15 Songs From The 2000s You Hate That You Loved

15 Songs From The 2000s You Hate That You Loved

Throwback song that have turned cringy.

Sometimes when you're listening to your old iPod or a throwback playlist you hear this song that you know and you remember loving that song so much. But then you listen to the whole song and you're just like why did I ever like this. It happens to me all the time, so here is a few song I personally don't understand why I liked so much.

1. "I'm A Slave 4 U" By: Britney Spears

To be honest any Britney Spears song I've loved I hate myself for.

2. "Goodies" By: Ciara

I went around singing this song without knowing what it was talking about for the longest.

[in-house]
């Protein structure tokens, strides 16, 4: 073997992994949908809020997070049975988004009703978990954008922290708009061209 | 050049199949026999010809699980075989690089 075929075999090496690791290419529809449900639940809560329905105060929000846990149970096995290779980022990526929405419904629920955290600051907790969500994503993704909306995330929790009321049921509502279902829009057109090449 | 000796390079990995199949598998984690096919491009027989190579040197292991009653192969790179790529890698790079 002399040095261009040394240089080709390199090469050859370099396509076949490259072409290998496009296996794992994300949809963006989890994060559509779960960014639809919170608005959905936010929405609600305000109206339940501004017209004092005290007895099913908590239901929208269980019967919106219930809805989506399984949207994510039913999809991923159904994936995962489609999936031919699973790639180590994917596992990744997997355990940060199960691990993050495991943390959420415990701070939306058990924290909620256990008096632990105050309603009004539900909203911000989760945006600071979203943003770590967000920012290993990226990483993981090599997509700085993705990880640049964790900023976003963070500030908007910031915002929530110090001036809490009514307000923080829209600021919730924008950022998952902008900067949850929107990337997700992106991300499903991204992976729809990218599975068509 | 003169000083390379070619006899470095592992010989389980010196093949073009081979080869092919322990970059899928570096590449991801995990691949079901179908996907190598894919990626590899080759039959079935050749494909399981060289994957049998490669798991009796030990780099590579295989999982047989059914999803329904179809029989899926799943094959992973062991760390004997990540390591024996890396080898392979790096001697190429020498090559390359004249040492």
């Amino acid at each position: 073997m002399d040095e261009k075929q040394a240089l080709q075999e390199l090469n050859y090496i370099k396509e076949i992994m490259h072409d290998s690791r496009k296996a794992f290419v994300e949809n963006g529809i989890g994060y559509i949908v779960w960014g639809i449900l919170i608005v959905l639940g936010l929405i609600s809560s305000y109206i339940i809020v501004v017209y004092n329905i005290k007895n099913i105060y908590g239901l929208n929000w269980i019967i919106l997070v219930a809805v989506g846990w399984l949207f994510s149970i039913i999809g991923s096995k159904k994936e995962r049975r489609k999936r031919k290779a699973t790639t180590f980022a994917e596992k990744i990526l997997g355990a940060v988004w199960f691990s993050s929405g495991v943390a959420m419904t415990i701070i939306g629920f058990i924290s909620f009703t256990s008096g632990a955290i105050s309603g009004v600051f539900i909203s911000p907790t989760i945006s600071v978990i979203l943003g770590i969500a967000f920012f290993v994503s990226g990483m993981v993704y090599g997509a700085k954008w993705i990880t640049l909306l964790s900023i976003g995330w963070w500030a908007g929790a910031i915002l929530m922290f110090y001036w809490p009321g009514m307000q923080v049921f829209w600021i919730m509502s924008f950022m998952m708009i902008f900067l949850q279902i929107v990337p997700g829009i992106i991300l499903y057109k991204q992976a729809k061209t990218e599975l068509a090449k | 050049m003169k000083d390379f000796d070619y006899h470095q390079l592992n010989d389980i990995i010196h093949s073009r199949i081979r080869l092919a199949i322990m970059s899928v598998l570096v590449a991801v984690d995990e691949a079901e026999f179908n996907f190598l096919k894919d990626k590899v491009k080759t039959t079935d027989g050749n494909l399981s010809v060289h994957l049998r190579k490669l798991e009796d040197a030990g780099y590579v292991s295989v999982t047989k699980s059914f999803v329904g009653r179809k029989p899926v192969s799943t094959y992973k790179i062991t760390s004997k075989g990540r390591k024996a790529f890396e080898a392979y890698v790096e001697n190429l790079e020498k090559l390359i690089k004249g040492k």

3. "Just the Girl" By: The Click Five

Really cheesy. She laughed at his dream but he dreamt about her laughter, that's too much.

4. "My Humps" By: Black Eyes Peas

5. "Candy Shop" By: 50 Cent

SPOILER: it's not about an actual candy shop

6. "Irreplaceable" By: Beyoncé

Only because every time I hear the words "to the left" I start singing this song

7. "Bossy" By: Kelis

It's very cringy.

8. "Lollipop" By: Lil Wayne

9. "Milkshake" By: Kelis

10. "One Time" By: Justin Bieber

11. "Baby" By: Justin Bieber

12. "California Gurls" By: Katy Perry

13. "Your Love Is My Drug By: Kesha

14. "Tik Tok" By: Kesha

15. "Black and Yellow" By: Wiz Khalifa

Cover Image Credit: YouTube

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31 Reasons Why I Would NEVER Watch Season 2 Of '13 Reasons Why'

It does not effectively address mental illness, which is a major factor in suicide.

When I first started watching "13 Reasons Why" I was excited. I had struggled with depression and suicidal thoughts for a long time and thought this show would be bringing light to those issues. Instead, it triggered my feelings that I had suppressed.